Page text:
I have been noticing that more sites have started to use an interesting form of online video known utilizing a “video host” or “video spokesperson.” This type of video is often presented as an overlay on a web site that appears when when you first enter a site or hit a landing page. When implemented well, a video spokesperson does not interfere with the normal operation or navigation of a site. Typical applications for a video host are site advertising and promotions, how-to or training videos, issue management or recruitment over the web.
The site is hosted by baseball pro LeBron James who helps the first-time user to quickly find out about the main content and services by directing the user to the principal sections of the page. His intro ends with a call-to-action: “Join now, it’s free.”
The University of Dalhousie in Canada uses a host to promote the services of the institute’s career center to future students and alumni.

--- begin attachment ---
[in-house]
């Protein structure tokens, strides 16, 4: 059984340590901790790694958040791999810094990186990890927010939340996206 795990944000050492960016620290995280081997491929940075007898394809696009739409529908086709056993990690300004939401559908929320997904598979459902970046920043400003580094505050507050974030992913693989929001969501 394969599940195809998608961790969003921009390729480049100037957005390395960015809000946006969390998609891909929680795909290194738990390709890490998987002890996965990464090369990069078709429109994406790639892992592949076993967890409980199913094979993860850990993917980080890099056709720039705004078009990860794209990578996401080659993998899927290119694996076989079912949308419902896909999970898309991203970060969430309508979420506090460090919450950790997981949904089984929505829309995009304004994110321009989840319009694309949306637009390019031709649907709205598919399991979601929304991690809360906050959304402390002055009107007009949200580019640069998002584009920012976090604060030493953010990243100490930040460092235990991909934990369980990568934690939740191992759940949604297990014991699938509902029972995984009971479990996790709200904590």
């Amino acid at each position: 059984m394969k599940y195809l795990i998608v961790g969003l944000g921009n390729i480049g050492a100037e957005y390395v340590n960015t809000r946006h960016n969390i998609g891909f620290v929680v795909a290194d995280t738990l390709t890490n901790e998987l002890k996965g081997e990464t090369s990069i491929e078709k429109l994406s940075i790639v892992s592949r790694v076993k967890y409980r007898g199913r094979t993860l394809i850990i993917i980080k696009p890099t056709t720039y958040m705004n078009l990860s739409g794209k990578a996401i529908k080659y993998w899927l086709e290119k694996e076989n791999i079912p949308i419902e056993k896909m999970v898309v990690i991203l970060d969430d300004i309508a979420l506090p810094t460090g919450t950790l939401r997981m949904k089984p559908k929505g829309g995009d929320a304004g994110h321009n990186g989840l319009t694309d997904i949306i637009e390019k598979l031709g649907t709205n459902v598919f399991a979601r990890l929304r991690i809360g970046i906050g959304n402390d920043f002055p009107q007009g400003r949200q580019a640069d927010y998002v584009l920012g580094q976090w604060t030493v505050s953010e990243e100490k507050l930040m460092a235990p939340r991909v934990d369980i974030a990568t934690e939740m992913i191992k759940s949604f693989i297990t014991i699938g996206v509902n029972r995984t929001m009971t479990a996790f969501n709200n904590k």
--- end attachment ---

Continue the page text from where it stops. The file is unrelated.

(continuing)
And at Barnes & Noble’s online shop, new releases are brought to the user’s attention using a short overlay promo video featuring the book author.
There is no doubt that this kind of dynamic video application can help to drive conversion rate of website or landing page. But in order to guarantee a good user experience it must be used at the right time, in the right place and above all give the user control over the video. The user must be able to stop and click away at any time while navigating the site.
So I think that a video spokesperson is only useful if …
1. …it helps the user to find his way around the site. Avoid simple welcome messages that don’t deliver any additional value for the user experience.
2. …it uses a person that relates naturally with your brand or product.
3. …the clip is related to a call-to-action or promotion that justifies the presence of an extra layer of navigation.